Smokehouse and barbecue group Hickory’s, backed by private equity firm Piper, is seeking new sites as it plans further expansion. Propel has learned the company, which is set to open two venues this year, is looking to acquire leasehold or freehold sites of about one acre for new-build venues or conversions. The company is seeking sites roughly within two hours of Chester that could provide 150 covers plus an outside dining area and more than 60 parking spaces. Neil McDonnell opened the first Hickory’s in Chester in 2010. The brand now operates seven sites, including West Kirby, Rhos-on-Sea, Birmingham and Southport.
Sambal Shiok owner Mandy Yin is to open a permanent site for her Malaysian pop-up restaurant this summer. Yinn will open a laksa bar in Holloway Road in Highbury, north London, this summer on the site of former Mexican restaurant Amigos. The venue will have room for 40 diners – ten held back for walk-ins and counter dining, with the rest at tables. Yinn founded Sambal Shiok in London in 2013. She started trading at street food markets but customer demand led her to focus on laksa (spicy Malaysian noodle soup) and the launch of her pop-up restaurant. Her laksa bar has had sell-out runs across London during the past two years. She said on the restaurant’s website: “I take inspiration from everything I ate in my childhood growing up in Kuala Lumpur, Malaysia. Then I mix it up and put a new slant on it.”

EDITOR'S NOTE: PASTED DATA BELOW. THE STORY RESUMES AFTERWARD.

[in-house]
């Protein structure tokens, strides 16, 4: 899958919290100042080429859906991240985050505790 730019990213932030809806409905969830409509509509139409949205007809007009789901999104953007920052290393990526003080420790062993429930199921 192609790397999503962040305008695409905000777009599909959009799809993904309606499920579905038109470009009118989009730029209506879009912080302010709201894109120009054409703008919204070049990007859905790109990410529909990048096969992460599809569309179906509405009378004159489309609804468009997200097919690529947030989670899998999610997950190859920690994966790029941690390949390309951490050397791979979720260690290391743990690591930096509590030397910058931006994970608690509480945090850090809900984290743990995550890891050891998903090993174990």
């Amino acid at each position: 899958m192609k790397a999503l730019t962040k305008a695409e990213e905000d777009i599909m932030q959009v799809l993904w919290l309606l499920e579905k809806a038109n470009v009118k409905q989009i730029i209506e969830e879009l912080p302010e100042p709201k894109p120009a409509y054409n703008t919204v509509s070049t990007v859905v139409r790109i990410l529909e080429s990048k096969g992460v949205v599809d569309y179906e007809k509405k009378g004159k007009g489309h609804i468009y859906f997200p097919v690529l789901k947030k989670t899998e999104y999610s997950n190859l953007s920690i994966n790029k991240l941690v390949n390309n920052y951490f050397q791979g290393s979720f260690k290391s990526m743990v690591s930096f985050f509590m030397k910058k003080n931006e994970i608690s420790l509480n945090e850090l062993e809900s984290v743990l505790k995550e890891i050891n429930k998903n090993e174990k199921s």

The British Beer & Pub Association (BBPA) has published guidance for pubs on alternatives to plastic straws. It outlines recyclable, reusable and biodegradable options, including wheat, paper and glass, as well as information on food safety and food hygiene compliance. The BBPA is working with the British Institute of Innkeeping to look at biodegradable alternatives and the capacity to compost and recycle them. The move follows the commitment by a number of operators to cut or ban the use of plastic straws, while in his Spring Statement this week the chancellor launched a government consultation on reducing single-use plastic across the whole supply chain. Last week, BBPA chief executive Brigid Simmonds met Thérèse Coffey, parliamentary under secretary of state for the environment, to discuss reducing the use of plastic straws in pubs. Simmonds said: “Pubs are already working hard to reduce the amount of single-use plastics. One of the easiest ways pubs can continue to reduce plastic waste is by using environmentally friendly alternatives. The guidance we have published will help pubs and licensees cut their use of plastics.”
Scottish brewer and retailer BrewDog has opened a site in Reading – its third launch of 2018. The company has opened the bar in Castle Street, featuring 20 beer taps. In addition, the bar stocks bottled and canned beer from around the world in two “open-air” beer fridges. BrewDog’s menu of burgers and wings is also available, with a brunch option at weekends. Co-founder James Watt said: “Beer fans of Reading have been crying out for a BrewDog bar for too long so it’s awesome we have finally set up home in Berkshire. The craft beer scene has been exploding over the past few years and we want our presence to help accelerate that growth in Reading, making the town an epicentre of amazing craft beer.” The company’s latest fund-raise, Equity for Punks V, has so far raised more than £13m from more than 29,000 investors across Europe. It is due to close in October.